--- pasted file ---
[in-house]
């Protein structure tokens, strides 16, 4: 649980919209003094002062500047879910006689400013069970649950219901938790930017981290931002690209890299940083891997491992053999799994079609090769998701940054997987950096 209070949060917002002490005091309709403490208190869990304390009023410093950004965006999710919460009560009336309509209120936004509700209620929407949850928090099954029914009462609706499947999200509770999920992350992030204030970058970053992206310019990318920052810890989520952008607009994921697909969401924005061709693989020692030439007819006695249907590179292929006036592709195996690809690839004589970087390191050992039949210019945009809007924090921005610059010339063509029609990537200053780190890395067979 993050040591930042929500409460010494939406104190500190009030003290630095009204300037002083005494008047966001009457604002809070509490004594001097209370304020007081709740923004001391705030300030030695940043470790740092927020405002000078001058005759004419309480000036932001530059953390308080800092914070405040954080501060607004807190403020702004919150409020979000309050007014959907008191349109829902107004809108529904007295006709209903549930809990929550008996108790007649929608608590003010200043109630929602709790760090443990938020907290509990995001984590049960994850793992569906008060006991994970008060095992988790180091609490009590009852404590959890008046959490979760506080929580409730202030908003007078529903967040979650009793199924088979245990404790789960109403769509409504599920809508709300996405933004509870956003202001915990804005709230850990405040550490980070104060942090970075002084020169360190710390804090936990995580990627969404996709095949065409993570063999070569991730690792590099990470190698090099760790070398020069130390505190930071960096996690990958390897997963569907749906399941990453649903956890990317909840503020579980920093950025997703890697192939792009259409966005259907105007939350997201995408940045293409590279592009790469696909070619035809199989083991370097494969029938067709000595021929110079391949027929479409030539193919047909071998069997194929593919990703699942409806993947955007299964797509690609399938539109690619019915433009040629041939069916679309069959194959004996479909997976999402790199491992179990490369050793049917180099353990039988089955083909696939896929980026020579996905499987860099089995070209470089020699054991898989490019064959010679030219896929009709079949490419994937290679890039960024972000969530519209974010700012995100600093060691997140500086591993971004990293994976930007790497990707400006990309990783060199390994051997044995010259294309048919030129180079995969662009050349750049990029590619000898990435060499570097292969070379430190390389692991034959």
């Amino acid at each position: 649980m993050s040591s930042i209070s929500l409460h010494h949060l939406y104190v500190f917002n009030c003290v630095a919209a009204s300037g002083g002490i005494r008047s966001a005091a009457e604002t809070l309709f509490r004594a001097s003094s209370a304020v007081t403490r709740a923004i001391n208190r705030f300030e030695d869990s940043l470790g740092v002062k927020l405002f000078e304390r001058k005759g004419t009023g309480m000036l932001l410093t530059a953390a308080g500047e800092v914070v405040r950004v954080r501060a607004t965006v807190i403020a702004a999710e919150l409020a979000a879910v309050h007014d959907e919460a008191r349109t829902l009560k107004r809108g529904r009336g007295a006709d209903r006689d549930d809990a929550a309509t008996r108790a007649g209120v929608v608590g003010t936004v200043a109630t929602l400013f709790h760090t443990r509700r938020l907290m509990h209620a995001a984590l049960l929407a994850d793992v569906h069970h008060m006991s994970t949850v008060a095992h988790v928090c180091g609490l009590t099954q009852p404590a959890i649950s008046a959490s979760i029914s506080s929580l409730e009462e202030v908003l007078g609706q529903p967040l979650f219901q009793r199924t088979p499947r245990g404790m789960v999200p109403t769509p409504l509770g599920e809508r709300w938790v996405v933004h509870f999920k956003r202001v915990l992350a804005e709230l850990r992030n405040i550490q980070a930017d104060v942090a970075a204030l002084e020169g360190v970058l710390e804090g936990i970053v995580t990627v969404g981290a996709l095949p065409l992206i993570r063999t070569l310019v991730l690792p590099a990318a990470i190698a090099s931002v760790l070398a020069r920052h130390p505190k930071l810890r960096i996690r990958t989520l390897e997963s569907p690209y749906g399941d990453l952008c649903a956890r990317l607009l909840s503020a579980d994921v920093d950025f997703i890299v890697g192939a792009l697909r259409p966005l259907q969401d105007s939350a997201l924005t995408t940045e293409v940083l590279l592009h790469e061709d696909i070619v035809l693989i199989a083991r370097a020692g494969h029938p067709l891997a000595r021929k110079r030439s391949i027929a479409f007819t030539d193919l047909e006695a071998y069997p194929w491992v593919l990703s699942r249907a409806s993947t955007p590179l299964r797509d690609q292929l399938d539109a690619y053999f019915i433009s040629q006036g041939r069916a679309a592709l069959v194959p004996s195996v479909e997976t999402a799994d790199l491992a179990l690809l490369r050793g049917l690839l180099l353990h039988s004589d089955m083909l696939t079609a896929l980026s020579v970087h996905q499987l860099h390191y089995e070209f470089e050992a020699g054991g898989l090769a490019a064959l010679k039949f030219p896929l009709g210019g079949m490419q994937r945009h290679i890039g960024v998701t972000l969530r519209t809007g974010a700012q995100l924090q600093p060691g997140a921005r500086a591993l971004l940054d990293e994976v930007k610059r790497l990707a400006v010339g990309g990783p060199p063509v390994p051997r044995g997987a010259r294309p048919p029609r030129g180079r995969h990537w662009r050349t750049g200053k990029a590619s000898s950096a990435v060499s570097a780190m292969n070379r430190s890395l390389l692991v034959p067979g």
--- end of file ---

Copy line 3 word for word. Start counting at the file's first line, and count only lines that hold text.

């Amino acid at each position: 649980m993050s040591s930042i209070s929500l409460h010494h949060l939406y104190v500190f917002n009030c003290v630095a919209a009204s300037g002083g002490i005494r008047s966001a005091a009457e604002t809070l309709f509490r004594a001097s003094s209370a304020v007081t403490r709740a923004i001391n208190r705030f300030e030695d869990s940043l470790g740092v002062k927020l405002f000078e304390r001058k005759g004419t009023g309480m000036l932001l410093t530059a953390a308080g500047e800092v914070v405040r950004v954080r501060a607004t965006v807190i403020a702004a999710e919150l409020a979000a879910v309050h007014d959907e919460a008191r349109t829902l009560k107004r809108g529904r009336g007295a006709d209903r006689d549930d809990a929550a309509t008996r108790a007649g209120v929608v608590g003010t936004v200043a109630t929602l400013f709790h760090t443990r509700r938020l907290m509990h209620a995001a984590l049960l929407a994850d793992v569906h069970h008060m006991s994970t949850v008060a095992h988790v928090c180091g609490l009590t099954q009852p404590a959890i649950s008046a959490s979760i029914s506080s929580l409730e009462e202030v908003l007078g609706q529903p967040l979650f219901q009793r199924t088979p499947r245990g404790m789960v999200p109403t769509p409504l509770g599920e809508r709300w938790v996405v933004h509870f999920k956003r202001v915990l992350a804005e709230l850990r992030n405040i550490q980070a930017d104060v942090a970075a204030l002084e020169g360190v970058l710390e804090g936990i970053v995580t990627v969404g981290a996709l095949p065409l992206i993570r063999t070569l310019v991730l690792p590099a990318a990470i190698a090099s931002v760790l070398a020069r920052h130390p505190k930071l810890r960096i996690r990958t989520l390897e997963s569907p690209y749906g399941d990453l952008c649903a956890r990317l607009l909840s503020a579980d994921v920093d950025f997703i890299v890697g192939a792009l697909r259409p966005l259907q969401d105007s939350a997201l924005t995408t940045e293409v940083l590279l592009h790469e061709d696909i070619v035809l693989i199989a083991r370097a020692g494969h029938p067709l891997a000595r021929k110079r030439s391949i027929a479409f007819t030539d193919l047909e006695a071998y069997p194929w491992v593919l990703s699942r249907a409806s993947t955007p590179l299964r797509d690609q292929l399938d539109a690619y053999f019915i433009s040629q006036g041939r069916a679309a592709l069959v194959p004996s195996v479909e997976t999402a799994d790199l491992a179990l690809l490369r050793g049917l690839l180099l353990h039988s004589d089955m083909l696939t079609a896929l980026s020579v970087h996905q499987l860099h390191y089995e070209f470089e050992a020699g054991g898989l090769a490019a064959l010679k039949f030219p896929l009709g210019g079949m490419q994937r945009h290679i890039g960024v998701t972000l969530r519209t809007g974010a700012q995100l924090q600093p060691g997140a921005r500086a591993l971004l940054d990293e994976v930007k610059r790497l990707a400006v010339g990309g990783p060199p063509v390994p051997r044995g997987a010259r294309p048919p029609r030129g180079r995969h990537w662009r050349t750049g200053k990029a590619s000898s950096a990435v060499s570097a780190m292969n070379r430190s890395l390389l692991v034959p067979g």